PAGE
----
That’s the huge trick. We’ve got a large area to cover and a relatively small number of responders staged up. So we’ve got to be smart about where they go. So the robot flying through the air is going to help us speed everything up, at least on paper.

CHRISTIE TAYLOR: So are these robots as robust to those challenges as human-powered technology might be?

DAVID MERRICK: Probably not, which is why we carry a lot of them. We do view them as pretty much disposable in these situations, right? It’s not like we’re going out with one aircraft or two aircraft. We have over 30 aircraft ready to go.

We’re not going to fly in a risky– well, we will fly in a risky situation. We’re not going to fly in a reckless manner. Let’s go with that. But life safety and getting that information trumps whatever happens to the $2,000 aircraft. That is pretty disposable.

However, the conditions that I’m looking at outside right now as the sun comes up here in Orlando is there’s not manned aircraft flying, either. And the wind thresholds, that 39 miles an hour, that’s just for safety on the roads. We’ll push forward. We may not be able to fly. We won’t be able to fly everything. We have some aircraft that we have in the past flown in pretty significant winds.

CHRISTIE TAYLOR: Do you have a technological wish list for what robots could do, but they can’t yet?

DAVID MERRICK: I do. And some of it is realistic. Some of it is maybe a little more far fetched.


DAVID MERRICK: We’re working on an NSF project right now that’s in cooperation with Texas A&M and Carnegie Mellon University looking at what robots may have been able to do at Surfside, the condominium collapse in the summer of 2021, which was a very unique-looking event as far as what the makeup of that rubble pile looked like and what kind of robots could have actually gotten in there and gotten underneath and how small would they have had to have been. And so that’s one example.

I really look forward to the day– and I don’t have a doubt that it’s coming– where the robots are smaller. They’re entirely autonomous. It doesn’t necessarily require us to drive into the impact area and launch these aircraft or boats or whatever else. And we can do that from a long way away and control that, a swarm of aircraft or robots that’s going to go out and capture all this information rapidly and autonomously and then feed that information back.

So from something that’s a couple inches long that can get into a collapsed structure to swarms of aircraft that are collecting data, all of these things are the wish list, right? And on the more practical side, I just want more power, more time to operate, in the same smallish packages, without having to get something that’s the size of a car.

CHRISTIE TAYLOR: Yeah. Well, and you mentioned the collapse at Surfside last year. Are there other disasters where we’ve begun to learn more about the potential usefulness of robots or the actual usefulness of robots?

DAVID MERRICK: Certainly. It comes back to that concept of dirty, dull, and dangerous. Anything that we can’t put a person into, whether that be a hazardous material type– even not a disaster concept, but we get hazardous materials incidents all the time, whether that be a chemical spill or whatever else.

And the way that’s mitigated and dealt with now is we’ve put humans into protective gear, and we send them into what’s called the hot zone to make sure that– to really evaluate what that is. And this could be happening somewhere right now– not in Florida, not in the middle of Ian– and a robot would be a perfect tool for that. And in many places, it’s becoming the tool for that, right?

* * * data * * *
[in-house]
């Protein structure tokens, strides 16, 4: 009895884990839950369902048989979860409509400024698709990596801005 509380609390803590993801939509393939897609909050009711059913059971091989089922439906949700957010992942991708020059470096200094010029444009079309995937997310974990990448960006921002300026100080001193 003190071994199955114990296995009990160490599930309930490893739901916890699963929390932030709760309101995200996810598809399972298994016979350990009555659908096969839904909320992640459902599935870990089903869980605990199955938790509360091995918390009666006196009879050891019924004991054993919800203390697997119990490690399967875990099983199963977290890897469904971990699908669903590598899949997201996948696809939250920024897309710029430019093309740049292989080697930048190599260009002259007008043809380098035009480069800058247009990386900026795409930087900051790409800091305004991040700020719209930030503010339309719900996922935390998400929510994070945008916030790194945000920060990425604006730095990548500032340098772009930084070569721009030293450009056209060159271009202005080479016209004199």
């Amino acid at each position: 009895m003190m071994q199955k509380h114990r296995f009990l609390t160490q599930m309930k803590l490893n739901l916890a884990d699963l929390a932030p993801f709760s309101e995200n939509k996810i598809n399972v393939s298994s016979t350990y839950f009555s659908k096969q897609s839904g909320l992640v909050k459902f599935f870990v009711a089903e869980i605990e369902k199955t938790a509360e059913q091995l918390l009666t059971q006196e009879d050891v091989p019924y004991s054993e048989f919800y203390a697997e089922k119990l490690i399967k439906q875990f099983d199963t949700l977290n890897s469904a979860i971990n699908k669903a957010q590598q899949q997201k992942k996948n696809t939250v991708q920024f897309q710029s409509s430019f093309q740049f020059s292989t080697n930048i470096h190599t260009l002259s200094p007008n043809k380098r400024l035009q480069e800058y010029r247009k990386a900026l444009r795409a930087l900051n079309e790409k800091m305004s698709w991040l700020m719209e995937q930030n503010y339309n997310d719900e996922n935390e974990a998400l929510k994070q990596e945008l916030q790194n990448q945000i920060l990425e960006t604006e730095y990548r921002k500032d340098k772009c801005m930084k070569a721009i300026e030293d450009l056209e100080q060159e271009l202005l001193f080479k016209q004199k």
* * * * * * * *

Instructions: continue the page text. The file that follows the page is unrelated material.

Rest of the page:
But the things that we’re learning through robots and looking at what NOAA is doing with– and Saildrone and capturing data from inside a hurricane– that is not a place that any sane sailor wants to be. But there you go. You know, I believe we’re making progress on being able to drop robots out of aircraft to fly into hurricanes and see what’s going on.

And in fires out West, the wildland fire, there’s not a season anymore. It’s an ongoing thing. Those robots are being used there to gather information about how is the fire behaving, and how is the weather impacting it, and where is it going, and where do we best put resources? So I think it’s fairly safe to say that any type of disaster that we deal with on a regular basis should have a robot in it. We should be automating some of that.

CHRISTIE TAYLOR: Well, with that in mind, does this feel like it is dangerous work for the human people who are deploying these robots?

DAVID MERRICK: Yes, and that’s why I do look forward to the day where we can just push the metaphorical button from a long way away and fly the drone in and get good information. We’re not there yet. Unfortunately, we’re still– when we leave here today– and actually, I’m looking through the glass right now. In the wind, somewhere in Orlando, a power line has just gone down and is sparking pretty crazily.

We’re going to have to drive into this, into a situation that is not necessarily safe for people. And I’d like to avoid that. We can’t avoid it completely because we have to go into these places where people need help. But if we can do that smarter and minimize that risk by using autonomous systems, then I want to see that happen.

CHRISTIE TAYLOR: Well, I wish you very good luck and a safe couple of days ahead of you, David. Thank you so much for the time this morning. And I hope everything goes as smoothly as possible for you and your team.

DAVID MERRICK: It is my pleasure, and it was great to be here. Thanks very much.

CHRISTIE TAYLOR: David Merrick is the director of the Center for Disaster Risk Policy at Florida State University. He joined us from Orlando. I’m Christie Taylor.

JOHN DANKOSKY: Thanks, Christie. And our thoughts are with everyone in the path of Ian this week as well as the first responders on scene.

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Meet the Producers and Host

About Christie Taylor

Christie Taylor was a producer for Science Friday. Her days involved diligent research, too many phone calls for an introvert, and asking scientists if they have any audio of that narwhal heartbeat.

About John Dankosky

John Dankosky works with the radio team to create our weekly show, and is helping to build our State of Science Reporting Network. He’s also been a long-time guest host on Science Friday. He and his wife have three cats, thousands of bees, and a yoga studio in the sleepy Northwest hills of Connecticut.